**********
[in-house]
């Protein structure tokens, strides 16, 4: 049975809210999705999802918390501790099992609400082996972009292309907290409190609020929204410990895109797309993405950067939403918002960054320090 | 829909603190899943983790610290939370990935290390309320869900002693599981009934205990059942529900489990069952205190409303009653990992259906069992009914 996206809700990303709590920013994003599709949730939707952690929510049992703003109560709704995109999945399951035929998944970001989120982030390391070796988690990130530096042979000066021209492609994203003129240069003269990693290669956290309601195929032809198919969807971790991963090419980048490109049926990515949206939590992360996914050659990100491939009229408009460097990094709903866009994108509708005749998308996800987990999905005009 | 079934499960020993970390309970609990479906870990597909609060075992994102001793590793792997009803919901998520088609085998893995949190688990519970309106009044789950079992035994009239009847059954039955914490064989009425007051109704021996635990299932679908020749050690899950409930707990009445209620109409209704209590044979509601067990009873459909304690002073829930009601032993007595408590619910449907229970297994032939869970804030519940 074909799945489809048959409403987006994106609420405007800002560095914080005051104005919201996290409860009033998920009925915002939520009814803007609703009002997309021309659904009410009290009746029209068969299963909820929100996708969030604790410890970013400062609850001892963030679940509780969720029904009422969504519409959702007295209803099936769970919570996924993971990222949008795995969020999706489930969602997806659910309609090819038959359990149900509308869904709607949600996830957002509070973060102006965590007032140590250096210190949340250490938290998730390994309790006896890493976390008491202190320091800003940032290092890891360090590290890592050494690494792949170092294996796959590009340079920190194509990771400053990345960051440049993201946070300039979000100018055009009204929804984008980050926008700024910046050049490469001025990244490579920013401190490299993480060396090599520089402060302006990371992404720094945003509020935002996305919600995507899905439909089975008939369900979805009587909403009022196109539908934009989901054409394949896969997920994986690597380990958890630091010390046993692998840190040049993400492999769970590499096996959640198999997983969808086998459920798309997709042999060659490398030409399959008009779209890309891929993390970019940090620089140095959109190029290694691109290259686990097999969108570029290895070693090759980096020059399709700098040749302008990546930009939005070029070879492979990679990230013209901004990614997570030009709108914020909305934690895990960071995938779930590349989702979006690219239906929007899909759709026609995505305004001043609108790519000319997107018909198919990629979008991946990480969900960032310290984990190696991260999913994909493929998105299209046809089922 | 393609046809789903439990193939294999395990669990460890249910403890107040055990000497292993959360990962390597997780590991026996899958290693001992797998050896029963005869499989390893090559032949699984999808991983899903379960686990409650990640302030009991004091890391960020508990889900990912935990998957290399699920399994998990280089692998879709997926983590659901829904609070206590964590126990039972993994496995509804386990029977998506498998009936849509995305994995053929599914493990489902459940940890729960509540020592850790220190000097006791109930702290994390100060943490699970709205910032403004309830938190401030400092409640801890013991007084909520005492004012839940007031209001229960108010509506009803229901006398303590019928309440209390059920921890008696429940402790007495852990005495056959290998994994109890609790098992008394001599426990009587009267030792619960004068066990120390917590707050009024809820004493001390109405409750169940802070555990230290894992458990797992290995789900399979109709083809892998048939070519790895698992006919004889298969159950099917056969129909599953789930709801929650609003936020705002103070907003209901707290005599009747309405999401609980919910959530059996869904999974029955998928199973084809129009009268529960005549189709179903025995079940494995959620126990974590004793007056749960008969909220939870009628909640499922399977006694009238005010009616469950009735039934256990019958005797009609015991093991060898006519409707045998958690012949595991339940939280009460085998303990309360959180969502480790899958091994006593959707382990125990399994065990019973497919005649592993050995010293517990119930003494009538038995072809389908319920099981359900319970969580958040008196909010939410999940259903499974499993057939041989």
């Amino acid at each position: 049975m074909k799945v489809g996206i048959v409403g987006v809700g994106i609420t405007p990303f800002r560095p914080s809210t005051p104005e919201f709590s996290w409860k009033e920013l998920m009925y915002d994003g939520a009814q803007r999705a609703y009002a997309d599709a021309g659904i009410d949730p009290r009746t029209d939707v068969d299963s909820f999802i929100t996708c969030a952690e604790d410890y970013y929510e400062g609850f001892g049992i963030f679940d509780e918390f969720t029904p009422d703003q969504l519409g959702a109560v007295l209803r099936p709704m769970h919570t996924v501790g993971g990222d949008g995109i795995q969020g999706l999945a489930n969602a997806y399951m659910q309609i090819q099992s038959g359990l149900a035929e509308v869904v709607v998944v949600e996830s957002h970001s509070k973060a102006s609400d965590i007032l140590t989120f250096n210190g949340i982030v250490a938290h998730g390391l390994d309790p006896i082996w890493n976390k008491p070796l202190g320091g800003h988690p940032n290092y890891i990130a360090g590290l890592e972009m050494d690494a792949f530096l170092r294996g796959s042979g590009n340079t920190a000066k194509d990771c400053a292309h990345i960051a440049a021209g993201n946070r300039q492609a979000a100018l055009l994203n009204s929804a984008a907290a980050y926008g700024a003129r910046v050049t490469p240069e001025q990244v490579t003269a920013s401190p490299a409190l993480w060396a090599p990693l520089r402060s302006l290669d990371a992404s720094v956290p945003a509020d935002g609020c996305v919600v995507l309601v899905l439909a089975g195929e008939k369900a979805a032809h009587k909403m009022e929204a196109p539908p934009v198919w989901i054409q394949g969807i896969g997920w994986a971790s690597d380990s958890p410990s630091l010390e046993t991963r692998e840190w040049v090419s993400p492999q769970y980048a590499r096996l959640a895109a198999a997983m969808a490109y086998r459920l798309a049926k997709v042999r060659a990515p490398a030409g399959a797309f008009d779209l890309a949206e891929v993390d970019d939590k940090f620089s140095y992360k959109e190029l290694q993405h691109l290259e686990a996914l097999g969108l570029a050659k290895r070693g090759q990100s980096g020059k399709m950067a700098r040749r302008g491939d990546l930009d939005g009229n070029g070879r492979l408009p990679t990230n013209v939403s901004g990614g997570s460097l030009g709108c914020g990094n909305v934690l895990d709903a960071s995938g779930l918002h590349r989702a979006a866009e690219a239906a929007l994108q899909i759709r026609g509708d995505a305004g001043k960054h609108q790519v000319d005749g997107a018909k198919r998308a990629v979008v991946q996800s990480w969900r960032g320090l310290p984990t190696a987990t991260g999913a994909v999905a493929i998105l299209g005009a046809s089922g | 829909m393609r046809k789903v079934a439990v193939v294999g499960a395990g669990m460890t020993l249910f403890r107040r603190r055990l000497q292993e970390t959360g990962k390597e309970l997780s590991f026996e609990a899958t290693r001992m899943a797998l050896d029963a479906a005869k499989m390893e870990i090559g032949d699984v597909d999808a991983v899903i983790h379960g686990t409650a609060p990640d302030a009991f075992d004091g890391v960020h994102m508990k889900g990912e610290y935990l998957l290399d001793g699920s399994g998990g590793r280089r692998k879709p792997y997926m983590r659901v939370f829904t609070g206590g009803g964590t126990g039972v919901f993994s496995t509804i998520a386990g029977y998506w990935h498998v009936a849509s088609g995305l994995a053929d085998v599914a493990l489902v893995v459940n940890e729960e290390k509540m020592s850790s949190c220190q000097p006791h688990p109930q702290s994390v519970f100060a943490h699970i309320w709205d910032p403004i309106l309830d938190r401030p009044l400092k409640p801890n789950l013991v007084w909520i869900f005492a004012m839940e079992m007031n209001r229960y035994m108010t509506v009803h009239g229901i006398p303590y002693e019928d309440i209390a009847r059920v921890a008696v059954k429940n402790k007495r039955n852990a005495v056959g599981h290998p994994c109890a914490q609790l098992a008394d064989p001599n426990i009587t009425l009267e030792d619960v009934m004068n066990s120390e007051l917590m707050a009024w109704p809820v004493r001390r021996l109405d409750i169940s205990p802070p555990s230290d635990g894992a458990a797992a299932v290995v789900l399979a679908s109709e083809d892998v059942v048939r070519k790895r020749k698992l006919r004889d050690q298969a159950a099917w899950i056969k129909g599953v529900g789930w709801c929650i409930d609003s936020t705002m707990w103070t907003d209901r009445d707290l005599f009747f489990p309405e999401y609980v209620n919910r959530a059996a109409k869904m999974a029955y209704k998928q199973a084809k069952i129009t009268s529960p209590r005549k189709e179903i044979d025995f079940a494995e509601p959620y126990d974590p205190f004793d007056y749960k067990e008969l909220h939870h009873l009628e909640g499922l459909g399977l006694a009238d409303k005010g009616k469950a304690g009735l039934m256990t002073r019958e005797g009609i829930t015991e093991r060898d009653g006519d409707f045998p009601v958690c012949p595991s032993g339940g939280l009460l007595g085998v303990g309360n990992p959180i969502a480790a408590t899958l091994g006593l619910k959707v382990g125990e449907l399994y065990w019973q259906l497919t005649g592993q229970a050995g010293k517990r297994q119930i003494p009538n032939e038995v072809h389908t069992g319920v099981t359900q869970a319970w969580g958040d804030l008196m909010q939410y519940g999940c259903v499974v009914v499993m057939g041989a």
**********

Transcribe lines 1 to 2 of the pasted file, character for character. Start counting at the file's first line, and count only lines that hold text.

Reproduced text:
[in-house]
């Protein structure tokens, strides 16, 4: 049975809210999705999802918390501790099992609400082996972009292309907290409190609020929204410990895109797309993405950067939403918002960054320090 | 829909603190899943983790610290939370990935290390309320869900002693599981009934205990059942529900489990069952205190409303009653990992259906069992009914 996206809700990303709590920013994003599709949730939707952690929510049992703003109560709704995109999945399951035929998944970001989120982030390391070796988690990130530096042979000066021209492609994203003129240069003269990693290669956290309601195929032809198919969807971790991963090419980048490109049926990515949206939590992360996914050659990100491939009229408009460097990094709903866009994108509708005749998308996800987990999905005009 | 079934499960020993970390309970609990479906870990597909609060075992994102001793590793792997009803919901998520088609085998893995949190688990519970309106009044789950079992035994009239009847059954039955914490064989009425007051109704021996635990299932679908020749050690899950409930707990009445209620109409209704209590044979509601067990009873459909304690002073829930009601032993007595408590619910449907229970297994032939869970804030519940 074909799945489809048959409403987006994106609420405007800002560095914080005051104005919201996290409860009033998920009925915002939520009814803007609703009002997309021309659904009410009290009746029209068969299963909820929100996708969030604790410890970013400062609850001892963030679940509780969720029904009422969504519409959702007295209803099936769970919570996924993971990222949008795995969020999706489930969602997806659910309609090819038959359990149900509308869904709607949600996830957002509070973060102006965590007032140590250096210190949340250490938290998730390994309790006896890493976390008491202190320091800003940032290092890891360090590290890592050494690494792949170092294996796959590009340079920190194509990771400053990345960051440049993201946070300039979000100018055009009204929804984008980050926008700024910046050049490469001025990244490579920013401190490299993480060396090599520089402060302006990371992404720094945003509020935002996305919600995507899905439909089975008939369900979805009587909403009022196109539908934009989901054409394949896969997920994986690597380990958890630091010390046993692998840190040049993400492999769970590499096996959640198999997983969808086998459920798309997709042999060659490398030409399959008009779209890309891929993390970019940090620089140095959109190029290694691109290259686990097999969108570029290895070693090759980096020059399709700098040749302008990546930009939005070029070879492979990679990230013209901004990614997570030009709108914020909305934690895990960071995938779930590349989702979006690219239906929007899909759709026609995505305004001043609108790519000319997107018909198919990629979008991946990480969900960032310290984990190696991260999913994909493929998105299209046809089922 | 393609046809789903439990193939294999395990669990460890249910403890107040055990000497292993959360990962390597997780590991026996899958290693001992797998050896029963005869499989390893090559032949699984999808991983899903379960686990409650990640302030009991004091890391960020508990889900990912935990998957290399699920399994998990280089692998879709997926983590659901829904609070206590964590126990039972993994496995509804386990029977998506498998009936849509995305994995053929599914493990489902459940940890729960509540020592850790220190000097006791109930702290994390100060943490699970709205910032403004309830938190401030400092409640801890013991007084909520005492004012839940007031209001229960108010509506009803229901006398303590019928309440209390059920921890008696429940402790007495852990005495056959290998994994109890609790098992008394001599426990009587009267030792619960004068066990120390917590707050009024809820004493001390109405409750169940802070555990230290894992458990797992290995789900399979109709083809892998048939070519790895698992006919004889298969159950099917056969129909599953789930709801929650609003936020705002103070907003209901707290005599009747309405999401609980919910959530059996869904999974029955998928199973084809129009009268529960005549189709179903025995079940494995959620126990974590004793007056749960008969909220939870009628909640499922399977006694009238005010009616469950009735039934256990019958005797009609015991093991060898006519409707045998958690012949595991339940939280009460085998303990309360959180969502480790899958091994006593959707382990125990399994065990019973497919005649592993050995010293517990119930003494009538038995072809389908319920099981359900319970969580958040008196909010939410999940259903499974499993057939041989």